Baseball Players Make Healthcare Home Run - Gaining Protection against Rising Long-Term Care Costs

Association of Professional Ball Players of America Approves New Long-Term Care Insurance Program for All Active and Retired Members

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Association of Professional Ball Players of America

PLACENTIA, Calif., Jan. 4, 2012 (SEND2PRESS NEWSWIRE) -- Today the Association of Professional Ball Players of America (APBPA) announces the selection of LTC Financial Partners LLC (LTCFP) to offer long-term care education and long-term care insurance coverage to their 11,000 Members. For members that choose to purchase the insurance, applications for individual policies will be completed by LTCFP and underwritten by Transamerica Life Insurance Company.

This development comes on the heels of the Obama Administration's decision to abandon plans to implement the CLASS Act. CLASS, standing for "Community Living Assistance Services and Supports," was the public option for long-term care insurance, the part of health reform championed by the late Ted Kennedy.

Why should healthy, athletic baseball players, of all people, be concerned about future long-term care needs? "They're no different than the general public," says Dick Beverage, The Association Secretary-Treasurer. "Very few plan for their long-term care until it's too late. Years pass and then they may no longer be able to afford insurance."

The cost can be large, according to Cameron Truesdell, LTCFP's CEO. "Let's say a player gets injured or ill and needs long-term care in their home," he says. "According to the MetLife Mature Market Institute, a trained assistant now costs $21 per hour on average. And if the player needs extended care in a nursing home, the annual cost is $83,500 for a private room." Protecting a retirement plan against such a hit is "good business for all professionals including baseball players."

The Association was created in 1924 when twelve former ballplayers met in Los Angeles and determined that there was a need to take care of the less fortunate members of their profession. From these beginnings the Association has provided financial assistance for those professional baseball players, coaches, umpires, scouts, clubhouse men and other members of the baseball family who are in need. No distinction is made between the major leagues and the minor leagues. Participation in what is a unique fraternity is the defining factor.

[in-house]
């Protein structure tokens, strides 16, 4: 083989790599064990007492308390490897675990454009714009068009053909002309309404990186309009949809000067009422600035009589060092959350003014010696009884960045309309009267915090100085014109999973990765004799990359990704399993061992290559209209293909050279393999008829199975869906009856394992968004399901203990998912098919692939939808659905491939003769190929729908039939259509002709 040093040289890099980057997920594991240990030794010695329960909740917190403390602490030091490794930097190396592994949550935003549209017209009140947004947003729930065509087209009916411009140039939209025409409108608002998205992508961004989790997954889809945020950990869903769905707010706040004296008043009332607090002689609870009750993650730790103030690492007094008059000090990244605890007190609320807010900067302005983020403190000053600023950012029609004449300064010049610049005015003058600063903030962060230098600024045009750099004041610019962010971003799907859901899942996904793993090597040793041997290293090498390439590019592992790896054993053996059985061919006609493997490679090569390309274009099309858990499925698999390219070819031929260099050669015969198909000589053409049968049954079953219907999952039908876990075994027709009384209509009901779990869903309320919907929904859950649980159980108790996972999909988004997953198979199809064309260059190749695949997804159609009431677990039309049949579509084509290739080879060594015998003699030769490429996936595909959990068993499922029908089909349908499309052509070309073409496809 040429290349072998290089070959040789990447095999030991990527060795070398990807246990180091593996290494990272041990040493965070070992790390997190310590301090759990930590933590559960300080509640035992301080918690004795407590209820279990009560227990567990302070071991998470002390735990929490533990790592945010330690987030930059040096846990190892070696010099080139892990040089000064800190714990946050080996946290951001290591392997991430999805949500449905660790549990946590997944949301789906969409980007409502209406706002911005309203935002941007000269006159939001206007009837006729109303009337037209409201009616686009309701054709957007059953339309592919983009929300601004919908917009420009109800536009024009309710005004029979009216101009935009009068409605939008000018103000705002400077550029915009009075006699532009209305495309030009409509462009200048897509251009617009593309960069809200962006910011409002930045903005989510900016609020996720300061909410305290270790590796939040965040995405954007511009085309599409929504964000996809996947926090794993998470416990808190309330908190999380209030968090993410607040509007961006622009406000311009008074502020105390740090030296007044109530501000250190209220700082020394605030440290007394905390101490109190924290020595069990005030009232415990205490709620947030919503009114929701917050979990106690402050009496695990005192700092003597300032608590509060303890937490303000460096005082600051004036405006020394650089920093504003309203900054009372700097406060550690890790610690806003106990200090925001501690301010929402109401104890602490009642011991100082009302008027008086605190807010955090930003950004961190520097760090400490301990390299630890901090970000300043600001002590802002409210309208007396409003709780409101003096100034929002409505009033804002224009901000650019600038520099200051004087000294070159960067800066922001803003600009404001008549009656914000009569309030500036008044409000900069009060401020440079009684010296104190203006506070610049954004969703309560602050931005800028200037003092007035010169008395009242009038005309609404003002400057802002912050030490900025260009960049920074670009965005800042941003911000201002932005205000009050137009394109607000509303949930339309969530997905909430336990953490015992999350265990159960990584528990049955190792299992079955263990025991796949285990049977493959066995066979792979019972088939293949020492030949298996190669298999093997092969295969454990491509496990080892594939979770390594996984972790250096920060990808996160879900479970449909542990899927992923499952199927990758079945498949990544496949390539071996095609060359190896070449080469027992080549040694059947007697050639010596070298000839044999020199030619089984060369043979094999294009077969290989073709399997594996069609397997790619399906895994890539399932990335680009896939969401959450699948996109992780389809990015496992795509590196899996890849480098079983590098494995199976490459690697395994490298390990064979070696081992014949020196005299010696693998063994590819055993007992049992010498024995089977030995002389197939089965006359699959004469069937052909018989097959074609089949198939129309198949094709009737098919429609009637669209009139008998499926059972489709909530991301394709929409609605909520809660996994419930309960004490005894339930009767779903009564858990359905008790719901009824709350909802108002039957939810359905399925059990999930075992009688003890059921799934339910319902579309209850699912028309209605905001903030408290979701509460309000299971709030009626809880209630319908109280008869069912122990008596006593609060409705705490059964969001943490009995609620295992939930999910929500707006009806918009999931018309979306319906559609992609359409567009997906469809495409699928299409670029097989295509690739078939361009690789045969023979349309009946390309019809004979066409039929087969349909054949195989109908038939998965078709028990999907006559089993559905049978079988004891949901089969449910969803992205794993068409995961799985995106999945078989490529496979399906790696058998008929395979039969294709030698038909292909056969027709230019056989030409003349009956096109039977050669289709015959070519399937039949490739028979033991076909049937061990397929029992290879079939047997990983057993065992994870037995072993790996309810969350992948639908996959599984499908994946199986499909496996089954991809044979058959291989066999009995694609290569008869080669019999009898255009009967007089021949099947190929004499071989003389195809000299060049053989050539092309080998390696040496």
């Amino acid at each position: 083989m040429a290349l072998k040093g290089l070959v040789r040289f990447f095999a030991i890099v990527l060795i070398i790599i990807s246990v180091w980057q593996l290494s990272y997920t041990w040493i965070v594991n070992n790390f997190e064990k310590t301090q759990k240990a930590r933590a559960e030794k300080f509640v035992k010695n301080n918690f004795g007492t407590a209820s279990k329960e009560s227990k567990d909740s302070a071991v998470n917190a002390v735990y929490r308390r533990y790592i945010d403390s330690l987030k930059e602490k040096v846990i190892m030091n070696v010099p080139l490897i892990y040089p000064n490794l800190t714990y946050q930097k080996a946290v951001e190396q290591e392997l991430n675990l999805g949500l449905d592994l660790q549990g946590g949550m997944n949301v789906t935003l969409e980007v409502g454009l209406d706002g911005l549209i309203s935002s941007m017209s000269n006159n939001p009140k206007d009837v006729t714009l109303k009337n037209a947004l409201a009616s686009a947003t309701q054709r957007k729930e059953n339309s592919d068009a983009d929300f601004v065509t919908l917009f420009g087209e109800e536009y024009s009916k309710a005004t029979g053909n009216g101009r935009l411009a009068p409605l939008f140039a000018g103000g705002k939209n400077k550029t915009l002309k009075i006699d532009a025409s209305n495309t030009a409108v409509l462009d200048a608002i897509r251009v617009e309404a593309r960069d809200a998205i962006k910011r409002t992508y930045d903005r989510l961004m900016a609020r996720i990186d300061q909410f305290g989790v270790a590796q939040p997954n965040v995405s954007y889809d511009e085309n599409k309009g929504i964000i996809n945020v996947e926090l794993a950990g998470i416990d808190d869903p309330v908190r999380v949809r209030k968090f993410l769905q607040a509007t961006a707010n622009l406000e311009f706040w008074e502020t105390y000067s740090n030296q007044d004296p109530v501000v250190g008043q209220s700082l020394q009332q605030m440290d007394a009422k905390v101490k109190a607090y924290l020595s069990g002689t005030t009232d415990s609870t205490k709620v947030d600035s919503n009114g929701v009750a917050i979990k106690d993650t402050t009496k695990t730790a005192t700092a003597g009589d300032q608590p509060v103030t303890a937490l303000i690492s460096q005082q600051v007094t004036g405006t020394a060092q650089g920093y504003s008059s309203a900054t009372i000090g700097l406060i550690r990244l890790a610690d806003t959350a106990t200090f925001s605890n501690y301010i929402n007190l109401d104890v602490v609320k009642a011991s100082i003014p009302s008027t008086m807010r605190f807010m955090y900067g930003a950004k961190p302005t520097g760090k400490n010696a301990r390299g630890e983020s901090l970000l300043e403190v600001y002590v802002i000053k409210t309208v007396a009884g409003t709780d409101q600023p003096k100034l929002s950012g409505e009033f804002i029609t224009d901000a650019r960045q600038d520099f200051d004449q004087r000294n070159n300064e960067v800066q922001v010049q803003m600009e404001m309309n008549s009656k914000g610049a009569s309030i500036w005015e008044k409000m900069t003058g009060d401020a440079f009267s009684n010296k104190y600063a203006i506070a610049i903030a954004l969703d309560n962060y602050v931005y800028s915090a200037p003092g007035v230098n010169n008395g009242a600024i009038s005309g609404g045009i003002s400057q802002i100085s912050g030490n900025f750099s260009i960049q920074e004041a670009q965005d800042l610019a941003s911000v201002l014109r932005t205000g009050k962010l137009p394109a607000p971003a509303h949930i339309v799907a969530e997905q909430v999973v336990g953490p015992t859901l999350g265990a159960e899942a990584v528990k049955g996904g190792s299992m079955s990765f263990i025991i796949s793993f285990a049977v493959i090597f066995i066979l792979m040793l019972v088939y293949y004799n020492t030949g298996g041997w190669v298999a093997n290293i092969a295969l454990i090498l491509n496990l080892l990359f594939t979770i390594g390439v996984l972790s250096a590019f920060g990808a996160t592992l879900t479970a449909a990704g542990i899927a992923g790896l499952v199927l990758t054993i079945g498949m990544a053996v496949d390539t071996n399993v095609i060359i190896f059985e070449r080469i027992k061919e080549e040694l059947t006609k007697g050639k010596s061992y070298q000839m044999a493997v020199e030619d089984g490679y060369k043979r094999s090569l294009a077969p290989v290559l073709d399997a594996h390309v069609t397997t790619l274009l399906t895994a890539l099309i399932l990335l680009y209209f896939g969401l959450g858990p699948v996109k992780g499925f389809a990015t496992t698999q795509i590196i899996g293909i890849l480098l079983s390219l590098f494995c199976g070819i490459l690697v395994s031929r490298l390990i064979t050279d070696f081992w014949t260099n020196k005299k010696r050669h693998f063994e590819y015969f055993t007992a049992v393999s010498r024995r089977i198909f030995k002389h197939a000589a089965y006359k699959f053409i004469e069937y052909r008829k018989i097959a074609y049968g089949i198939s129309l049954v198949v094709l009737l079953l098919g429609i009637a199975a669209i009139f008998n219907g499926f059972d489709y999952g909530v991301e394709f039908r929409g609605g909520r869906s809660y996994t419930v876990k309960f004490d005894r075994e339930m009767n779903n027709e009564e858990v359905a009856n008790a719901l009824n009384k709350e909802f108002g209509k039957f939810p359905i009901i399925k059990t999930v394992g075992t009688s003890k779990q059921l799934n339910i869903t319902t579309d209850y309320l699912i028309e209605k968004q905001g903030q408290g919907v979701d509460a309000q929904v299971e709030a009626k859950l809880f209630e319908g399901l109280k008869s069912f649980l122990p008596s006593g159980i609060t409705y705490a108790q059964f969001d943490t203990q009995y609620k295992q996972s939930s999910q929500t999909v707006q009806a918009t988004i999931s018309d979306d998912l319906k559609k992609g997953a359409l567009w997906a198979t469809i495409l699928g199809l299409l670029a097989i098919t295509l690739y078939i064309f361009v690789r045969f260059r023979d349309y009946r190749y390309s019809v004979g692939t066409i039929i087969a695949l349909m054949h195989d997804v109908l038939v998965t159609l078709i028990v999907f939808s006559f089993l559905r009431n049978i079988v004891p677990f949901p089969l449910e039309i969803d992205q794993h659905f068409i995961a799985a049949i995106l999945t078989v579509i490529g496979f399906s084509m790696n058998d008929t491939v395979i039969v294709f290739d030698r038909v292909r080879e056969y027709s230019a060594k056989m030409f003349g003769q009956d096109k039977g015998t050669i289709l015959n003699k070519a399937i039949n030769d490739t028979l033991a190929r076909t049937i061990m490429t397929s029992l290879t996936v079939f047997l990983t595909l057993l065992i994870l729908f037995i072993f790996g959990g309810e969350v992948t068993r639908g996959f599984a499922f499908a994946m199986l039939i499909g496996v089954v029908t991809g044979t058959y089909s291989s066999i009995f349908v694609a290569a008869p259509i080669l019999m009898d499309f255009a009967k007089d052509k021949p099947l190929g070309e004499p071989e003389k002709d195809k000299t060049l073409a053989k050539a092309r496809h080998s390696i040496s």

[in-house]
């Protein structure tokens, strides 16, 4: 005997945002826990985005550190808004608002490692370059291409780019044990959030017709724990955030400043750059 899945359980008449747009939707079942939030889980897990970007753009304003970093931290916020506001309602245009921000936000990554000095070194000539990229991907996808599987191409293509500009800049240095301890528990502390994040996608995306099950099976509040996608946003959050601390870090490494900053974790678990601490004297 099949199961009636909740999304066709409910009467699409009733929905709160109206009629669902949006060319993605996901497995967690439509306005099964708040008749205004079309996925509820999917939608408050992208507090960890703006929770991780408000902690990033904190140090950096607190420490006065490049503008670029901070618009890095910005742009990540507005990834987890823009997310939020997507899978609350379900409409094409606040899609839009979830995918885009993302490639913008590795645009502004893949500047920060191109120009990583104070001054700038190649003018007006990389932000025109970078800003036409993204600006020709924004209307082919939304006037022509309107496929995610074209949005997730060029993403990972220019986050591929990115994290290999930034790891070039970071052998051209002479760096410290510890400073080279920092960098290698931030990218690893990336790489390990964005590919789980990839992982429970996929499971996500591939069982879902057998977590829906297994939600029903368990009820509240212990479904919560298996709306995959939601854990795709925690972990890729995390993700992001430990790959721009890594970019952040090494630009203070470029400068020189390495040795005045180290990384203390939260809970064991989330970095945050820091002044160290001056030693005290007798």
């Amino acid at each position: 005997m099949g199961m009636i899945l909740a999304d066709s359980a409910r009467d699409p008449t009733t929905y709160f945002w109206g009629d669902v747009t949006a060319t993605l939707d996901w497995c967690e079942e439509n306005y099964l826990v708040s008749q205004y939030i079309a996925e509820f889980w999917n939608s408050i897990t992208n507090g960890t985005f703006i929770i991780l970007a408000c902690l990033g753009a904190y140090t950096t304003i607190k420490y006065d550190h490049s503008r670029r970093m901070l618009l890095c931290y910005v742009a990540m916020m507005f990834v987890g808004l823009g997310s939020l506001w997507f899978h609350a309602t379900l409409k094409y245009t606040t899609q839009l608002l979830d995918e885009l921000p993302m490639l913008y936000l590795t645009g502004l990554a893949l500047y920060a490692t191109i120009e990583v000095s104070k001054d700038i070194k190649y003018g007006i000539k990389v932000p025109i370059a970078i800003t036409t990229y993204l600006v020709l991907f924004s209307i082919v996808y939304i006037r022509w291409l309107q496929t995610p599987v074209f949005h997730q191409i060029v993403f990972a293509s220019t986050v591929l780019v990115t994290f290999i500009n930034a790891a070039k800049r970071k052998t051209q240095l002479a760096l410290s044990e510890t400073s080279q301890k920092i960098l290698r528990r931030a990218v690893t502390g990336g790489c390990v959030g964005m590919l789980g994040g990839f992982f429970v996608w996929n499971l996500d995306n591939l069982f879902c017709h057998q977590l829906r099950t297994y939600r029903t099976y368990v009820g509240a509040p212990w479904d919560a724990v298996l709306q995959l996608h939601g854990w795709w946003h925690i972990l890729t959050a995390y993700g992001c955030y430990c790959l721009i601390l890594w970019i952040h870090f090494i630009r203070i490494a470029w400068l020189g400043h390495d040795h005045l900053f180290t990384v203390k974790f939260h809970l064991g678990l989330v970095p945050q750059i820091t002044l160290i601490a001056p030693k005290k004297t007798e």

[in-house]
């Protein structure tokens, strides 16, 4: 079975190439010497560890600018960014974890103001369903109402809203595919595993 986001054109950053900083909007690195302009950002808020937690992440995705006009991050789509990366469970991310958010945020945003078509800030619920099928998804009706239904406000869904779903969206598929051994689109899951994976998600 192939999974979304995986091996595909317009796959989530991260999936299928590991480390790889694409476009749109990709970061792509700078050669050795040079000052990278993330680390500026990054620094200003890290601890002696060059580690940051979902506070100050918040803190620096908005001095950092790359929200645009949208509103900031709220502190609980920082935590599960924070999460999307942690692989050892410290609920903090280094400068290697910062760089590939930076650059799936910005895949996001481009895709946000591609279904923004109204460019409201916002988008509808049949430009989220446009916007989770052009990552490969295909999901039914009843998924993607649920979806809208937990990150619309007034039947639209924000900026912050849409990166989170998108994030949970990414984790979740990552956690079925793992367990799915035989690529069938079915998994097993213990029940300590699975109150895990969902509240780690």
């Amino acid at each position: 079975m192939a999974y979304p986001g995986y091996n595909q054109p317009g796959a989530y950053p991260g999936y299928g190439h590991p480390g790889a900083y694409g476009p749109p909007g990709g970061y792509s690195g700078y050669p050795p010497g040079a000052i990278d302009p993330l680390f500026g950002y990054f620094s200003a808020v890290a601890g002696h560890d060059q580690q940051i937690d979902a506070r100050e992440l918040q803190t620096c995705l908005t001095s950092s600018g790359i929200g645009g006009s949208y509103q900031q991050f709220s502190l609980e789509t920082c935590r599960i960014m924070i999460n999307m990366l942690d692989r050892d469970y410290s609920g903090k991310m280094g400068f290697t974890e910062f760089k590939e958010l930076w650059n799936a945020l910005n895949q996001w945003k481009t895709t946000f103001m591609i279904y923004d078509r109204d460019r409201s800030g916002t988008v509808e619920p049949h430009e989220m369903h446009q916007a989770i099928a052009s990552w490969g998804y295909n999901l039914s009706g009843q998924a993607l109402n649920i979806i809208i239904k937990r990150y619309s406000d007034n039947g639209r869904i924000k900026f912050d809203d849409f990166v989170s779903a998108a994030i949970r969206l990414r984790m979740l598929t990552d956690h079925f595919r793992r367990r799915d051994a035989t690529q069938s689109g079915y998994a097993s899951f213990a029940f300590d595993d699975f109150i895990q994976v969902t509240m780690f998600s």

Major League Baseball and the National Association of the Minor Leagues have both endorsed APBPA as their benevolent organization. Many of the greatest names in baseball have served on The Association's Board: Babe Ruth, Lou Gehrig, Ted Williams, Joe DiMaggio, Casey Stengel and Sparky Anderson. Current Board members include Roland Hemond, Mike Scioscia, Tony LaRussa and Tom Lasorda.

The Association does not publicize its benevolent efforts. This is by design, to protect the dignity and anonymity of their members. All cases where financial assistance is requested are evaluated and investigated with great discretion.

Says Roland Hemond, the Association President, "We've helped over three thousand ballplayers, some in the Hall of Fame and others who enjoyed only a brief career." Total financial assistance has been in the millions, including helping with long-term care costs, but benevolent help has its limits. With the new program announced today, "many members will see the benefit of purchasing long-term care insurance, for themselves and family, when they're healthy and it is most affordable," says Hemond. "This will allow the Association to concentrate its benevolent help on older, retired players, those who have been ravaged by illness and the infirmities of old age."

Additional information may be requested from Dick Beverage, Secretary-Treasurer, at 714-528-2012 or .

LTCFP is a co-founder and sponsor of the "3 in 4 Need More" campaign, which seeks to alert Americans to the long-term healthcare crisis, and to multiply the number protected by long-term care planning. More information is available at .

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